Let’s hope things won’t be quite so dire for Elliott. Perhaps she’ll get a salaried white-collar job—working in hospital administration, perhaps. But what if she suspects that she’s being paid less than men in the same slot? She’ll have a harder time suing, because the Trump administration no longer requires the Equal Employment Opportunity Commission to collect the relevant data on race and gender from employers. Overtime pay could really help Elliott with the bills, and the Obama administration made millions of salaried employees eligible who were previously paid too much to qualify. But uh-oh. The Trump administration isn’t contesting a judge’s ruling against that expansion. And if Elliott ends up at a workplace where employees are trying to unionize, she’ll find that Trump’s National Labor Relations Board has made it harder.

But wait—if she gets a job, won’t Elliott benefit from Trump’s great triumph, the tax bill? People complain that the Koch brothers and other one-percenters are getting billions in lowered taxes that will explode the deficit and require massive cuts in social spending, but the little people get something too. In a quickly deleted tweet, House Speaker Paul Ryan wrote: “A secretary at a public high school in Lancaster, Pennsylvania, said she was pleasantly surprised her pay went up $1.50 a week… she said [that] will more than cover her Costco membership for the year.”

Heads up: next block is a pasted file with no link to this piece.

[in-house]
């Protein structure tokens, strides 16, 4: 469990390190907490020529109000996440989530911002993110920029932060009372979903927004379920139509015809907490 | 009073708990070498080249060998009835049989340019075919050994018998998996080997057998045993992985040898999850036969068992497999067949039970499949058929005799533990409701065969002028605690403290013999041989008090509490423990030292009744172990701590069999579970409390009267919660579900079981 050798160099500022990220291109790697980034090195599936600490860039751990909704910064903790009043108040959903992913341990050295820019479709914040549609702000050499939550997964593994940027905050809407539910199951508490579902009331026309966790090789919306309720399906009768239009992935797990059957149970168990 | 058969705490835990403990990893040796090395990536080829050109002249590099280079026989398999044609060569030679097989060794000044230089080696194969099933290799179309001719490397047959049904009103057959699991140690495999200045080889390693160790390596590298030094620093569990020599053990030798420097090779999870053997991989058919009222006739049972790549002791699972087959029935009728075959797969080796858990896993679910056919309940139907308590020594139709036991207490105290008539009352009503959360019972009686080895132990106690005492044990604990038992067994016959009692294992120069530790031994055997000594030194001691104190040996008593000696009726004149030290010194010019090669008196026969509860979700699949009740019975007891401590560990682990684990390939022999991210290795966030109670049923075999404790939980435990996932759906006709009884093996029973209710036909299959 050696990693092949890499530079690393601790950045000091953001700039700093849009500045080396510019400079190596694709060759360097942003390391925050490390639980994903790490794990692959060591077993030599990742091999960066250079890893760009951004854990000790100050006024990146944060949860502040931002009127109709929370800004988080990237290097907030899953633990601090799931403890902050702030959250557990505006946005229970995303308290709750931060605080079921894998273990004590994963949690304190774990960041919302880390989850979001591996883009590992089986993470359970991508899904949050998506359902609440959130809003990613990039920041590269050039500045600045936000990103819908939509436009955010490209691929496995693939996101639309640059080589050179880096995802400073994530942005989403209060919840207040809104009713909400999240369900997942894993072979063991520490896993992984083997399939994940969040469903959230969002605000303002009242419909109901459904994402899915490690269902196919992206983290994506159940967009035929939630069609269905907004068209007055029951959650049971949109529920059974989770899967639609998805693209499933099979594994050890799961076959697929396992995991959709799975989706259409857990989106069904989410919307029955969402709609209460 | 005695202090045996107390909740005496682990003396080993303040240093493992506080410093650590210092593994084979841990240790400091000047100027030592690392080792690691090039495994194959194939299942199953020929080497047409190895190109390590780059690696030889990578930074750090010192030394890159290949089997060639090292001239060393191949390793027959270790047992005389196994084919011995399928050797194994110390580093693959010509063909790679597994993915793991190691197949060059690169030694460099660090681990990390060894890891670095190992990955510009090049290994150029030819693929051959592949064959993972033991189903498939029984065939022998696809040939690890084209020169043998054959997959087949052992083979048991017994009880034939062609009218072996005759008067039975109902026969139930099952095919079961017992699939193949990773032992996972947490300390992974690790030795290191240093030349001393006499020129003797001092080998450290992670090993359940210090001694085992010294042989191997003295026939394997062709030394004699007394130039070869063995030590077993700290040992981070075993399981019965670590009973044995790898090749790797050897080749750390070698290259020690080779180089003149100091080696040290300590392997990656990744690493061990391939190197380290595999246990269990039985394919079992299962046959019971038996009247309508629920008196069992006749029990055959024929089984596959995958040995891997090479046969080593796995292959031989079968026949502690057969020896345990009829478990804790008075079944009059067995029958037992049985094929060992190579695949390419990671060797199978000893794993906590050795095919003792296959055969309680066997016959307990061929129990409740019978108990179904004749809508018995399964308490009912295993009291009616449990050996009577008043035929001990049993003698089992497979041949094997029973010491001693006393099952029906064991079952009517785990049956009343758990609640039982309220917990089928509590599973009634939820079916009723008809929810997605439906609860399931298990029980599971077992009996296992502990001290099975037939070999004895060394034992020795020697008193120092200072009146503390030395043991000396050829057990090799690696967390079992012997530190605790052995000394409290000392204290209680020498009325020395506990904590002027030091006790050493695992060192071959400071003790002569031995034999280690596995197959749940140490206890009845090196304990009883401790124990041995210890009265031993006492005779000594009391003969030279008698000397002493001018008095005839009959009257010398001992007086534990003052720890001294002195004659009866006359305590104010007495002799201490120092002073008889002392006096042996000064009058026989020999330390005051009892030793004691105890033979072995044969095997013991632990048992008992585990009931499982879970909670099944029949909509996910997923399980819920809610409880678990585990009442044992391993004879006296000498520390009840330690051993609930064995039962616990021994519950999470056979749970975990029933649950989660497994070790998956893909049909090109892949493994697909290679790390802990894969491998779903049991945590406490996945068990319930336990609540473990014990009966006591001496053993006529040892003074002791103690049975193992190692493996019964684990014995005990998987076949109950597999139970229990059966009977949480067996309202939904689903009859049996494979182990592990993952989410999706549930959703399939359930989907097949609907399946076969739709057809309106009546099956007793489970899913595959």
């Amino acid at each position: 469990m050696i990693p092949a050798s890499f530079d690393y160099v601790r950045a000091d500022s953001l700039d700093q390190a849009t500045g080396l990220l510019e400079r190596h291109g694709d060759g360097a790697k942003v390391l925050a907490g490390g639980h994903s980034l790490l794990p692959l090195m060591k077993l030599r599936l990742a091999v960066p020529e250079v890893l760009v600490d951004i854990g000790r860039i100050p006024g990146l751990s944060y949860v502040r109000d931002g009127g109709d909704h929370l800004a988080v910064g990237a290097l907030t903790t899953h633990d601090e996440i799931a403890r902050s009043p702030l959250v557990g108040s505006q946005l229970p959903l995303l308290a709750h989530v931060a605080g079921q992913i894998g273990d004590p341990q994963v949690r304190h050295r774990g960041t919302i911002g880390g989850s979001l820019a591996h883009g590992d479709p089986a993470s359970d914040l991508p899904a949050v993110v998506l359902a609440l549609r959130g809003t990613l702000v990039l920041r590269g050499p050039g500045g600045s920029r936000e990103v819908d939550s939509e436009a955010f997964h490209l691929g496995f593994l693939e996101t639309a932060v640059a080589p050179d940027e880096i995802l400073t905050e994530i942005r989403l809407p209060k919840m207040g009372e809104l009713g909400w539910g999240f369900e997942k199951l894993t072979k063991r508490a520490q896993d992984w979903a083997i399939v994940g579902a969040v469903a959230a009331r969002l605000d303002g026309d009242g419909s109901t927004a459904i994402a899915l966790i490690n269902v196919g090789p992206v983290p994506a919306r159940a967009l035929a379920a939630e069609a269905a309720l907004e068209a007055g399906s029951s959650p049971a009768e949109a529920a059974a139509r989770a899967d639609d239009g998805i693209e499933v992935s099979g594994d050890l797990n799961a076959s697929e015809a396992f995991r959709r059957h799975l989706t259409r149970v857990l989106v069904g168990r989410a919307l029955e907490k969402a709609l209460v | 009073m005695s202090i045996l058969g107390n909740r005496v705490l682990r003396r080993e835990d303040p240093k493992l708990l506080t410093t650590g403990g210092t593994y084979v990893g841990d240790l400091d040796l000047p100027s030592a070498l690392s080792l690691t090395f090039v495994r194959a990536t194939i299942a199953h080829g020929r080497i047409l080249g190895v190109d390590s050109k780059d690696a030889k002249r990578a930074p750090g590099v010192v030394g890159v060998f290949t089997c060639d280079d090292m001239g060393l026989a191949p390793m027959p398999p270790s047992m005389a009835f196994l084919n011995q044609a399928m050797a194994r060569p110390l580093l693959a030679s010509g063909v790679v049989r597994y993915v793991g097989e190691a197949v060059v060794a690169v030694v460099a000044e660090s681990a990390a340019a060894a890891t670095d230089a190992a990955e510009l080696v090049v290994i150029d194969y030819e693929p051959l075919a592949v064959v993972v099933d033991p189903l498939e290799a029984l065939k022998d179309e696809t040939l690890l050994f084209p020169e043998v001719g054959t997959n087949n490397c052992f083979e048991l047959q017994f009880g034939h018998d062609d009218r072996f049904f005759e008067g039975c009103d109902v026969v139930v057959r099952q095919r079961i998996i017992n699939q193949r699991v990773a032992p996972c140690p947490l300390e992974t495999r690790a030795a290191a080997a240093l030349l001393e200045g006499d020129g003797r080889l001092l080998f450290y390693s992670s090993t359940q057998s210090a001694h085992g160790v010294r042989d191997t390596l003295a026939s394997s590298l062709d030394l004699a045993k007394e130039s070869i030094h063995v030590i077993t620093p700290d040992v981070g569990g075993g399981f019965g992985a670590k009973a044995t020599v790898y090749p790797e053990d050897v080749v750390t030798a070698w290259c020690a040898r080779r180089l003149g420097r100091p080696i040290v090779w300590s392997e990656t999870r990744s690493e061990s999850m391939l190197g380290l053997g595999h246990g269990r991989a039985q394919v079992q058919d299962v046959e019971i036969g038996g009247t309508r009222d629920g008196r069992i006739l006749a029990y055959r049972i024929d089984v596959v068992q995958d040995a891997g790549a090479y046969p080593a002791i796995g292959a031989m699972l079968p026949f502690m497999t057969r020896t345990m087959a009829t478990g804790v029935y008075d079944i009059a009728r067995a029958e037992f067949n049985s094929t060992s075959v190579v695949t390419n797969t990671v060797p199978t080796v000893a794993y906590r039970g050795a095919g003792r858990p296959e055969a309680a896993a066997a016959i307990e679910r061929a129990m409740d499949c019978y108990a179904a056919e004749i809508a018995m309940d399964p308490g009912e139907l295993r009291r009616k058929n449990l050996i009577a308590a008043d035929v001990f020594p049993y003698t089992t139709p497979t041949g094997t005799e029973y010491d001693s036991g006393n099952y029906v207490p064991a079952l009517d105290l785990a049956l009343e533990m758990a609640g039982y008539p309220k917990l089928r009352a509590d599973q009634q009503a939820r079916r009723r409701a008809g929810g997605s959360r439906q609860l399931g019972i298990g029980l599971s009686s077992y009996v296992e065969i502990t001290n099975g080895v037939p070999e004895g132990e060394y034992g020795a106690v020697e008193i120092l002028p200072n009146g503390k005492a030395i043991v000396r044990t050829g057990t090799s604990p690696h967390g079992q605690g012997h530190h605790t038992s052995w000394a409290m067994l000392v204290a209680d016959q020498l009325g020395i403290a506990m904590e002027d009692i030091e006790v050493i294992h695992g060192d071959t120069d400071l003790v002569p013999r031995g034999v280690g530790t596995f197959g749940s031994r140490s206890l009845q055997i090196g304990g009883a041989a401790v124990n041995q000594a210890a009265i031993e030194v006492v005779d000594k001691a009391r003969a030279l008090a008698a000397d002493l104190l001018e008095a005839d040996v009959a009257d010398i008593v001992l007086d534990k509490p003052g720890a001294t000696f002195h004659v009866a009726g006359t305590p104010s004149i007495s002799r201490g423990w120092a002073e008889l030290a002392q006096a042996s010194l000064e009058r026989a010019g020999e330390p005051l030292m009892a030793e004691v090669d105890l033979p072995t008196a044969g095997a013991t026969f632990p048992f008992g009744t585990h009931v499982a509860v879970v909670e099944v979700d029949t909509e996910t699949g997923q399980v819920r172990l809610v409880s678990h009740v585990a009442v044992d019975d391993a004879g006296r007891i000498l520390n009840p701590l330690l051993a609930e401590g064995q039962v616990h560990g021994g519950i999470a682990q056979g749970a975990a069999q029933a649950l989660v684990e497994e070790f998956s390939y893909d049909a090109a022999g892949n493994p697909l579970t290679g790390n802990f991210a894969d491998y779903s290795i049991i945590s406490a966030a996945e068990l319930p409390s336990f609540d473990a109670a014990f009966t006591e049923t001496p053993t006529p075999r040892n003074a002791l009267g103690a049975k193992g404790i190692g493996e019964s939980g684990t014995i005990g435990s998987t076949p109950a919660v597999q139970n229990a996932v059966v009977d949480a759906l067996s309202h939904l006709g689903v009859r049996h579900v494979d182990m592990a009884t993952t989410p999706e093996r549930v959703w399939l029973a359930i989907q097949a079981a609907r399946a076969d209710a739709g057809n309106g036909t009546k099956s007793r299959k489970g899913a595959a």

At least Elliott won’t have to worry about Trump’s move to endanger transparent financial advice for retirement, because she isn’t likely to accumulate much of a nest egg. But she’ll have Social Security, right? Trump promised he would never cut that. By now, let’s hope Elliott has learned the hard way what Trump’s promises are worth.

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Katrina vanden Heuvel
Editorial Director and Publisher, The Nation